Salsify (Tragopogon) is not particularly aggressive, usually a biennial that flowers the second year and dies, but sometimes it lives longer. It does not spread except by seed. It is a good nectar source for things like butterflies and bees, sometimes aphids like it too, but probably not the same ones that get on Iris (???). It can produce lots of babies if it likes an area, but they are easily removed, especially when young. Sometimes you will see disturbed areas such as fallow fields, roadsides, etc. that are full of hundreds of plants, but in less disturbed areas it is usually not so abundant. Roots are edible, look something like a skinny parsnip, but I've not tasted them (it is called Oyster Plant because the root is supposed to be something like Oyster, but I expect the similarity is pretty marginal). There are at least three species, all similar, except that one has bluish to purplish flowers instead of yellow. You can buy seeds of the bluish species from seed catalogs to raise as a vegetable or garden flower.
There are several other similar plants that look and behave similarly, but are generally smaller, and that often produce more flowers, most of those are (I think) natives.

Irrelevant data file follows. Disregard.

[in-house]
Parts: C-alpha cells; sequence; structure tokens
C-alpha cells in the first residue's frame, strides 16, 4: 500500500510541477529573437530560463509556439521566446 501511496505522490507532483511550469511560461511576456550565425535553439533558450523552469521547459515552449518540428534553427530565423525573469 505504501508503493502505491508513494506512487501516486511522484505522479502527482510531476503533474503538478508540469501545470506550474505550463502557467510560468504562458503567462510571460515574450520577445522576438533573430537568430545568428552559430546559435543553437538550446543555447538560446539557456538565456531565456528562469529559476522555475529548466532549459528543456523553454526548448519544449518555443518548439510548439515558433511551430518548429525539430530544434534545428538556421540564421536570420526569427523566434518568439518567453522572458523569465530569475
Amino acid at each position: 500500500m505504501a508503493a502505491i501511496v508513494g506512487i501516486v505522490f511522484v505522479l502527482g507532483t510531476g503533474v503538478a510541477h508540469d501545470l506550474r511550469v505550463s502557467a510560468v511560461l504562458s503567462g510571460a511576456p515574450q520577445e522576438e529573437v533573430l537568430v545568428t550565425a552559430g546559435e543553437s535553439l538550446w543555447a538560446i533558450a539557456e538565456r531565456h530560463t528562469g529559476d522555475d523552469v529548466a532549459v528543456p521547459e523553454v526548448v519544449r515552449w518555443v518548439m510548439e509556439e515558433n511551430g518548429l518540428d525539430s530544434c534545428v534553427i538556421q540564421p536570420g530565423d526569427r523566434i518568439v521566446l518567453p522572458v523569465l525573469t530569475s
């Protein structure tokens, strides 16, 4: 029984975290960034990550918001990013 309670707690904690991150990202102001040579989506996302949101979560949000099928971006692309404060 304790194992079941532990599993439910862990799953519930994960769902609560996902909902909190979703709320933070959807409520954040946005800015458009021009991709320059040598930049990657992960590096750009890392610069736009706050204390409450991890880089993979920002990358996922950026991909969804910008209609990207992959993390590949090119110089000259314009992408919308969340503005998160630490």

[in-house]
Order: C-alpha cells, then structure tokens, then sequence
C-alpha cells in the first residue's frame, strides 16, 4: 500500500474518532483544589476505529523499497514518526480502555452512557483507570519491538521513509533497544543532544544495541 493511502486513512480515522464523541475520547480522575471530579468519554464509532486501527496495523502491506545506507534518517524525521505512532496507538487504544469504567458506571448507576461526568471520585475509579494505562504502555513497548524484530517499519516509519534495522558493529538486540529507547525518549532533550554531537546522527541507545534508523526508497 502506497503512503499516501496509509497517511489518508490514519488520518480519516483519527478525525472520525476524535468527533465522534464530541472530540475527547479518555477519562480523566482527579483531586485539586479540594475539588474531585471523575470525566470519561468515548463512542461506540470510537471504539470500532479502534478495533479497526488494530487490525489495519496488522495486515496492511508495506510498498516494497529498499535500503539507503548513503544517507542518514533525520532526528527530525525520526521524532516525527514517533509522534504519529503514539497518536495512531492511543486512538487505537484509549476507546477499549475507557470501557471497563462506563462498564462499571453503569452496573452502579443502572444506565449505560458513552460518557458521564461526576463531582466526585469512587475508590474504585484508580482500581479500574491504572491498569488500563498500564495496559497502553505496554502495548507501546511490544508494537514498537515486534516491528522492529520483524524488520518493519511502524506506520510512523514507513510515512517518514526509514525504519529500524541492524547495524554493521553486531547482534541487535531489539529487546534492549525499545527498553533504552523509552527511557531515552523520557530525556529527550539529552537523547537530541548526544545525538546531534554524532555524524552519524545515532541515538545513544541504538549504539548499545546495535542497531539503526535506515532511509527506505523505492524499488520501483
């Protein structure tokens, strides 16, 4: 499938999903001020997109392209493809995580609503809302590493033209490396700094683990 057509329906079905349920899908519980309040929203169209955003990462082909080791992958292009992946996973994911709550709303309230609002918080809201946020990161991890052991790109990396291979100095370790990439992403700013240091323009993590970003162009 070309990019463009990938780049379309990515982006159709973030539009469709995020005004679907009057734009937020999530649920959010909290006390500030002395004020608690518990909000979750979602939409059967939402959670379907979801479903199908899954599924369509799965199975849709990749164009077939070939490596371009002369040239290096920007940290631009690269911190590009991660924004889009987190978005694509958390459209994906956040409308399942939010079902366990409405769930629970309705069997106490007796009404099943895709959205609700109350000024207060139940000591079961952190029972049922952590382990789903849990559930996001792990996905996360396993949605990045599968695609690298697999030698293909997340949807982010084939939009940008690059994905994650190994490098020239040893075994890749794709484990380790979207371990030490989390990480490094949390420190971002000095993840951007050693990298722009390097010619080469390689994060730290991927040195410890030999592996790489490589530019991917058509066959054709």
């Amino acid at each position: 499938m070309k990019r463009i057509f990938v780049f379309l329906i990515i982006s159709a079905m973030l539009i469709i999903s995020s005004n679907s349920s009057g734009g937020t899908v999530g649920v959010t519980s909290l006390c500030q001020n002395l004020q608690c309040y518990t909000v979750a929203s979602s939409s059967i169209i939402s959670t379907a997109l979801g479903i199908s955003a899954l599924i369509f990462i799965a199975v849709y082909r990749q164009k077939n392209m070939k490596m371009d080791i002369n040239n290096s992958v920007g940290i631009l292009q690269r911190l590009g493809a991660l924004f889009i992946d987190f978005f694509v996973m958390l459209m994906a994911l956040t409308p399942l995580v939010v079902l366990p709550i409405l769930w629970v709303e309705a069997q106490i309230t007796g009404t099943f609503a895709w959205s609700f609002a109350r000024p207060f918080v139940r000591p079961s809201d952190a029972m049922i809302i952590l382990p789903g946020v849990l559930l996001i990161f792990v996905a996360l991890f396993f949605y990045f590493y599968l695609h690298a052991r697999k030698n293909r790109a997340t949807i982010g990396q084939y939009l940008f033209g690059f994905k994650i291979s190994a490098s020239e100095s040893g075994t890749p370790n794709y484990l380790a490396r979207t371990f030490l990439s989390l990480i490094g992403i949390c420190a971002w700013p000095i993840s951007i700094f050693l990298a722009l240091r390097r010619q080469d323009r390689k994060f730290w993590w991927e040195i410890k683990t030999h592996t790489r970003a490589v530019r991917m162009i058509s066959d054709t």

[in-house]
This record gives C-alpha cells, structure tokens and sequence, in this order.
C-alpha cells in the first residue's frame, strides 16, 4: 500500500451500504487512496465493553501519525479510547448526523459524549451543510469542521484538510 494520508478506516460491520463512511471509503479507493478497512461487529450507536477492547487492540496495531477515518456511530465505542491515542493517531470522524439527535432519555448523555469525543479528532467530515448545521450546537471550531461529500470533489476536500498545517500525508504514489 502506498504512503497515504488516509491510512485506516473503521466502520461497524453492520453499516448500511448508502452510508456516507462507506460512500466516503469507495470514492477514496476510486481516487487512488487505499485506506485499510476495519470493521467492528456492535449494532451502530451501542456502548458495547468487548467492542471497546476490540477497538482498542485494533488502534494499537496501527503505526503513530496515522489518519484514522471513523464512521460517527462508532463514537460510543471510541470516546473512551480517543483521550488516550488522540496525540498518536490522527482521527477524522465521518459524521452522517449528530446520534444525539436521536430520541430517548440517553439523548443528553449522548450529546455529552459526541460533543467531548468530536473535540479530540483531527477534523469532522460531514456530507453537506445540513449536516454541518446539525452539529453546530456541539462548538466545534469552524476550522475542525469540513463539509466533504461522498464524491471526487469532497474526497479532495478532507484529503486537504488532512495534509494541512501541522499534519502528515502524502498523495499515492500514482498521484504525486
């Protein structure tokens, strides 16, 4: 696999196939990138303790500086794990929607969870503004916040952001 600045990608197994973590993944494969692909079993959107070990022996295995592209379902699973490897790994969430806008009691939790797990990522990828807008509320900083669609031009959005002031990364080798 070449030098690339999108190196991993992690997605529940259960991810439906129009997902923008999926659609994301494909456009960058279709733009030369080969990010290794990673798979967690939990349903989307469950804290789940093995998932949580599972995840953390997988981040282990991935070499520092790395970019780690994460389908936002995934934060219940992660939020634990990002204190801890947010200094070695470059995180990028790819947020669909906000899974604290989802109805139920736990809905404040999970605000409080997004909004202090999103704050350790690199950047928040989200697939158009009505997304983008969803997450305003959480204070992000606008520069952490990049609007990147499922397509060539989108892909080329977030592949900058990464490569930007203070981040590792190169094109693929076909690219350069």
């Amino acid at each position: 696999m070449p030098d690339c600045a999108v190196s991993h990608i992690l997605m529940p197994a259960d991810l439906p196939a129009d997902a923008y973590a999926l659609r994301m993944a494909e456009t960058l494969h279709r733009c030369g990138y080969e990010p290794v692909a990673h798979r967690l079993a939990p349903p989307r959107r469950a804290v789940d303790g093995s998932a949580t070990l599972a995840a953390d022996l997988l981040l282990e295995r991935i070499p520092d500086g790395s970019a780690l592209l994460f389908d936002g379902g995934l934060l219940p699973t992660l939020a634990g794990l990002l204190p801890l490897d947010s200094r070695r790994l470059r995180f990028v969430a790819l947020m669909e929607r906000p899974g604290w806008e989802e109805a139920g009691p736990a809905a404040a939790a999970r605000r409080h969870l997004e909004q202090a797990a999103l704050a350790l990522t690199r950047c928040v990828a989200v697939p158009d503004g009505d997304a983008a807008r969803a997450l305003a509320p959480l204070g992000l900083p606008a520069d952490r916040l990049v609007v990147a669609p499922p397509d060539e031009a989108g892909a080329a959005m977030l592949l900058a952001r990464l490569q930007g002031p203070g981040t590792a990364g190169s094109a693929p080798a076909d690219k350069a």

Date: Sat, 22 May 2010 03:05:52 +0000
Subject: [iris-photos] Re: OT: (h)air balls
Thank you! I googled images and found lots of ice plants with that name, but also found this plant. The bloom does fold by noon. So it's official name would be Tragopogon pratensis and the roots and buds are edible. I'll have to do a bit more research before I'm brave enough to try and grow some. That kind of efficient seed dispersion gives me pause, but those (h)air balls are really something and a spot dedicated to having them in a clump would be quite something. I just need to know the longterm drawbacks before I chance it. Thanks again!
Anyone out there know how aggressive and weedy it can become in terms of being a major nuisance?
Texas Zone 7b, USA
--- In email@example.com
, "rdiccicom" <rdi@...> wrote:
> Pretty sure it's a weed called "noonflower".
> --- In firstname.lastname@example.org, "Donald Eaves" <donald@> wrote:
> > Can anyone id this plant? ... I'm assuming it's in the dandelion family, but not sure. .> Donald Eaves